arthroscopy in 51 (49.51%), respectively 42 (40.77%)
patients, while at the last evaluation only 30 (35.71%)
patients reported an alleviation of the pain level.
Before arthroscopy 71 (68.93%) patients reported
morning stiffness, at one year after surgery 9 (12.67%)
of these patients conrmed an improvement, 51
(71.83%) did not conrm any improvement, while
11 (15.49%) reported worsening of this complaint; at
the last evaluation in only 7 patients this improvement
remains unchanged.
At one year after arthroscopy 32 (31.06%) pacients
reported the possibility to walk on longer distances and
21 (20.38%) patients were able to climb more stairs
than preoperatively; at the last evaluation these results
remained unchanged. A clinical signicant range of
motion (ROM) improvement was not recorded at one
year after surgery and at the last evaluation.
At one year after surgery and at the last evaluation
25 patients needed aids for walking and/or stairs
compared to 34 prior to surgery. Clinically signicant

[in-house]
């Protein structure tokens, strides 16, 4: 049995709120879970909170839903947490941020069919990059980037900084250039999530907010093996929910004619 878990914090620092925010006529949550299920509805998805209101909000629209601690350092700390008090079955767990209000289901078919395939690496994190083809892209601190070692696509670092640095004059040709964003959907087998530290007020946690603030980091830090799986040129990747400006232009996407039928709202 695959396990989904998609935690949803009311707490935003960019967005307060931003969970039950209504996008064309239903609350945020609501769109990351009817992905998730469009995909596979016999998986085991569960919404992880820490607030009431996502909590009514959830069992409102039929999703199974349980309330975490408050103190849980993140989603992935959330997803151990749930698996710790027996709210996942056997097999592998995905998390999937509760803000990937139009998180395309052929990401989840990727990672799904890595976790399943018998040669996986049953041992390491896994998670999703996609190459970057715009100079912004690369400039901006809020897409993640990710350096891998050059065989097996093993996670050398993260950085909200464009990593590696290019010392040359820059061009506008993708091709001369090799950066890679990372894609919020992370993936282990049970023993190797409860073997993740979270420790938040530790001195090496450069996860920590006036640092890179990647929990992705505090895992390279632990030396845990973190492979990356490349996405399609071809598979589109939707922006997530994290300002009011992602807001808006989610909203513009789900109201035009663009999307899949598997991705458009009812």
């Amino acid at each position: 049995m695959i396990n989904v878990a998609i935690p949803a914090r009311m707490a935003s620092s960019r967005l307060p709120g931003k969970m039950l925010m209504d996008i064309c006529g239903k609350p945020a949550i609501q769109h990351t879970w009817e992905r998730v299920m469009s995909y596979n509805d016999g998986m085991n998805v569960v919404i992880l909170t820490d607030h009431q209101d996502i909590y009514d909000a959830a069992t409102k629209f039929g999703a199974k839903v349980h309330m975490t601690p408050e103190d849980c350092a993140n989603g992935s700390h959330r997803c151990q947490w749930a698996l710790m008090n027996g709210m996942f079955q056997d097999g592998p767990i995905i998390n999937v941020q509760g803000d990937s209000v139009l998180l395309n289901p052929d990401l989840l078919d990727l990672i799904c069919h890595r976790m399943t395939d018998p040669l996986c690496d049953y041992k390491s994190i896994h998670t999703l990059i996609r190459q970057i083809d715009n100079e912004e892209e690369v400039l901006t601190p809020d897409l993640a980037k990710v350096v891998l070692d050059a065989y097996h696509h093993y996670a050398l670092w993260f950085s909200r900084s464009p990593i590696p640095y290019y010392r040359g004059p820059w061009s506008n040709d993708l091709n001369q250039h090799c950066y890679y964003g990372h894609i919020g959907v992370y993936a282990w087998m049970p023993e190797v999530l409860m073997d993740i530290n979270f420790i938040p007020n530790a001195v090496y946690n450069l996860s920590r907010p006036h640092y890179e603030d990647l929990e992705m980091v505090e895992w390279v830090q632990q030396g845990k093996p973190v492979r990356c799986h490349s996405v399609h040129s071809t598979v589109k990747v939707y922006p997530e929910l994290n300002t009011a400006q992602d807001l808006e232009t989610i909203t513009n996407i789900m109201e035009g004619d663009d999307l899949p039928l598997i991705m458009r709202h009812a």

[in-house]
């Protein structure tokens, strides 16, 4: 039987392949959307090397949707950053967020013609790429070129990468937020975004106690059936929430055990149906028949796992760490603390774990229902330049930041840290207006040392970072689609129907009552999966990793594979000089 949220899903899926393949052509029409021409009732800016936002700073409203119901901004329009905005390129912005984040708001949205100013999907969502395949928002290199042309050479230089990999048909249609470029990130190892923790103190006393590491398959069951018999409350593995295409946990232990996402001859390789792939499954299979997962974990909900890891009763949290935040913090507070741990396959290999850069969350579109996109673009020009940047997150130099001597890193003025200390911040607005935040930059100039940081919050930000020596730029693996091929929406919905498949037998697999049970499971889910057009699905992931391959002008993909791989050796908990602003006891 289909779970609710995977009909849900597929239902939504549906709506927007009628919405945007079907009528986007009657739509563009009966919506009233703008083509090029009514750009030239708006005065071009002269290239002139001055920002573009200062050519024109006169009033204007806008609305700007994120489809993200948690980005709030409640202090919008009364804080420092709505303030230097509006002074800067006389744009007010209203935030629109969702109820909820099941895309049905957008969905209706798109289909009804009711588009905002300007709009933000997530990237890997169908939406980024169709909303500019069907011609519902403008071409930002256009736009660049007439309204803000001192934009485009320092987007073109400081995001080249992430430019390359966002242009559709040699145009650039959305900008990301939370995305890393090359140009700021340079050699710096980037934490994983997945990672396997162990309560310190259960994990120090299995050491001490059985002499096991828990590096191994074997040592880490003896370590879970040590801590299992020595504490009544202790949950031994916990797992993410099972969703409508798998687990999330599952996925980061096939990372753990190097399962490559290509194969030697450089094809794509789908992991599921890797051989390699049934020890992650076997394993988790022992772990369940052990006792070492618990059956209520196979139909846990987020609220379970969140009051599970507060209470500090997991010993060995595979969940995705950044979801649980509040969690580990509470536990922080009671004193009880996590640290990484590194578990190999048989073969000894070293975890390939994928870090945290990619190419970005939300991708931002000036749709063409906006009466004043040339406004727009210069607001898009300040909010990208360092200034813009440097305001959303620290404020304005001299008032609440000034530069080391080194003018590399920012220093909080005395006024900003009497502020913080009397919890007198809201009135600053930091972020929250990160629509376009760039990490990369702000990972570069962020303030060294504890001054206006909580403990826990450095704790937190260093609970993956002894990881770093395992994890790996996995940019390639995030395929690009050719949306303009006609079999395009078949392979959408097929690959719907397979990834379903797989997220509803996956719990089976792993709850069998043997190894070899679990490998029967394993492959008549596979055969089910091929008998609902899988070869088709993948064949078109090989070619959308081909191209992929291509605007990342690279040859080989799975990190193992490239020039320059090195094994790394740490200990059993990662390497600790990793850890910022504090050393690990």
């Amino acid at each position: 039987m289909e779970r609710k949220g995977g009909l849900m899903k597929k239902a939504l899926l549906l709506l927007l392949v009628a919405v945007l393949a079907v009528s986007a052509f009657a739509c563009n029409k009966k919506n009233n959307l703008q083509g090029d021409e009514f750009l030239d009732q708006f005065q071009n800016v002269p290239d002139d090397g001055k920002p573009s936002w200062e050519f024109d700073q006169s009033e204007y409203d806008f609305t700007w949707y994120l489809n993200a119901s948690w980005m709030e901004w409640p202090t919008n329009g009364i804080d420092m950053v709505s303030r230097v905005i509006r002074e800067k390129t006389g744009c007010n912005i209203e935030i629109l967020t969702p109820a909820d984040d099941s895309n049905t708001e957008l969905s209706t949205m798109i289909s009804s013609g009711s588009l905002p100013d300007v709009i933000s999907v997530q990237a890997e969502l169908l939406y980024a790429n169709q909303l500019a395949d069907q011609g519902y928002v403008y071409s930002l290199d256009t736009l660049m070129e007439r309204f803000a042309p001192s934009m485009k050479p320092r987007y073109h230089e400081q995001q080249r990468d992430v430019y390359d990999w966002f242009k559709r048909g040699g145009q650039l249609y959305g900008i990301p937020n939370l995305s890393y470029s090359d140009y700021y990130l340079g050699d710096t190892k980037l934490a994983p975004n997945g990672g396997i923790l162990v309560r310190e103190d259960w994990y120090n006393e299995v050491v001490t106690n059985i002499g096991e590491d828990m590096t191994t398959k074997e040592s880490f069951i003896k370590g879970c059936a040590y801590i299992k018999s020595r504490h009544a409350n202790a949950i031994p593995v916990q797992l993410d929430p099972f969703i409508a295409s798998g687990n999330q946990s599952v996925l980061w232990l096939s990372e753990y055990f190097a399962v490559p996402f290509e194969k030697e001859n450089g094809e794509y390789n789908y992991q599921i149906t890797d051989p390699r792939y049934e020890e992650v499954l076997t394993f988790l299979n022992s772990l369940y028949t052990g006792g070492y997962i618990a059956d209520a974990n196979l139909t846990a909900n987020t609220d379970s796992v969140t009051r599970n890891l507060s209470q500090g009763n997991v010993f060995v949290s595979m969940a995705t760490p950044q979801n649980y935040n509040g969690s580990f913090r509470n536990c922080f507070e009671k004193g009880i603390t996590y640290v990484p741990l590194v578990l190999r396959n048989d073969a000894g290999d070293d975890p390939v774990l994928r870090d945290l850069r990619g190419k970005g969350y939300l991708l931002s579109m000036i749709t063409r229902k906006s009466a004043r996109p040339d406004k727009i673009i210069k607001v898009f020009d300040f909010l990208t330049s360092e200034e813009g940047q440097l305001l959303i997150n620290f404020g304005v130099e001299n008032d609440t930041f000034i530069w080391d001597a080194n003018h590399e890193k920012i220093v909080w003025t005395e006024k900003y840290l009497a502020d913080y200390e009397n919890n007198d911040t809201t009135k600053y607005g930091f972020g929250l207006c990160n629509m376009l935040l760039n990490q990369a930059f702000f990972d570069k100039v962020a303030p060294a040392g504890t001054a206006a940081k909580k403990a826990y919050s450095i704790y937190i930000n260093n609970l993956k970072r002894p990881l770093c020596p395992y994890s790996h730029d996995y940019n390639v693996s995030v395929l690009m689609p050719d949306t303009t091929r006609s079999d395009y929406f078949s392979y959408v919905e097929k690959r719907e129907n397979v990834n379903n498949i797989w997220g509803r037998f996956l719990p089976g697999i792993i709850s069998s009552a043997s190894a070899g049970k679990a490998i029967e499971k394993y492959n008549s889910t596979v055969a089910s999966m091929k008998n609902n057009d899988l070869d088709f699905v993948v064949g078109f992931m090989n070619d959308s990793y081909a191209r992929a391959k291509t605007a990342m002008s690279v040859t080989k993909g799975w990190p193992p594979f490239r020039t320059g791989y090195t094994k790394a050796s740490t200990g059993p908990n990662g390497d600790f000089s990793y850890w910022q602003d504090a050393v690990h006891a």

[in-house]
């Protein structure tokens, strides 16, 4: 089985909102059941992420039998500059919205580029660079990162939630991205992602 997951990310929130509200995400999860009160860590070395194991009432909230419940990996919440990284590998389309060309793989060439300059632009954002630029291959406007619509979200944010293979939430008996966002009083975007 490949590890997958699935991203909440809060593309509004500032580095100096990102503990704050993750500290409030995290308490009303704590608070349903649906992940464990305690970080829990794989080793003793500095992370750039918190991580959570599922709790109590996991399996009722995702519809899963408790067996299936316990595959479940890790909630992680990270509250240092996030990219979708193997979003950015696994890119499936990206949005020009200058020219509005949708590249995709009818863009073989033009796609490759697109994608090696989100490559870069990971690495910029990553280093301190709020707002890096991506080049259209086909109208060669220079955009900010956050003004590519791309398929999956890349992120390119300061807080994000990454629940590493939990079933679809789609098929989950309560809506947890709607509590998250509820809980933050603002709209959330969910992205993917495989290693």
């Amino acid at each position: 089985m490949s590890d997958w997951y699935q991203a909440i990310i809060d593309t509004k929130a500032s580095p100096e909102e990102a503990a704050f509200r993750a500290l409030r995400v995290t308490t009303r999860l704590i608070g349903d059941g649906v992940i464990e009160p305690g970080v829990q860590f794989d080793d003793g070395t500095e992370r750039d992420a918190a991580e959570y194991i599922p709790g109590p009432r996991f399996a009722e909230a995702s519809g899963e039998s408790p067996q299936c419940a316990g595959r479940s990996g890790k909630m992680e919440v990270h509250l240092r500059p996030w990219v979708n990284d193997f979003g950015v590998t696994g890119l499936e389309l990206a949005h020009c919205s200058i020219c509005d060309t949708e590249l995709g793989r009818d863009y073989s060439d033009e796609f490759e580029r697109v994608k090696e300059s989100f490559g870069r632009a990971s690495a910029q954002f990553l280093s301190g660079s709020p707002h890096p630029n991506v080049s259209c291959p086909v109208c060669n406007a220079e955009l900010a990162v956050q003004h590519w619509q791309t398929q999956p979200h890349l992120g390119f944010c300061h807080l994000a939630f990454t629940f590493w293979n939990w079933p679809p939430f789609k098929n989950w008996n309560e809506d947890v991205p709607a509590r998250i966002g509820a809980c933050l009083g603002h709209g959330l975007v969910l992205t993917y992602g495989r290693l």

improvement of extension lag or exion contracture
was not recorded at any evaluation.
Favorable results were recorded in patients with
mediolateral and anteroposterior instabillity less
than 10 degrees respectivelly 5 mm, predominant
unicompartmental degenerative radiographic lesions
grade I, II and III according to the Kellgren-Lawrence
scheme, limb axial malalignment of maximum 10
degrees, cartilage lesions grade 1,2 and 3 (Outerbridge),
presence of unstable meniscal tears, large loose bodies,
loose chondral aps and absence of total ACL tears.
The best results were achieved in younger patients
who complained of mechanical symptoms (like
pseudoblocking, catching or giving-away, stable
joints, mild radiographic changes (grade I and II),
degenerative cartilage changes grade 1 and 2 and
presence of unstable meniscal tears; in these patients
the obtained results remained unchanged until the last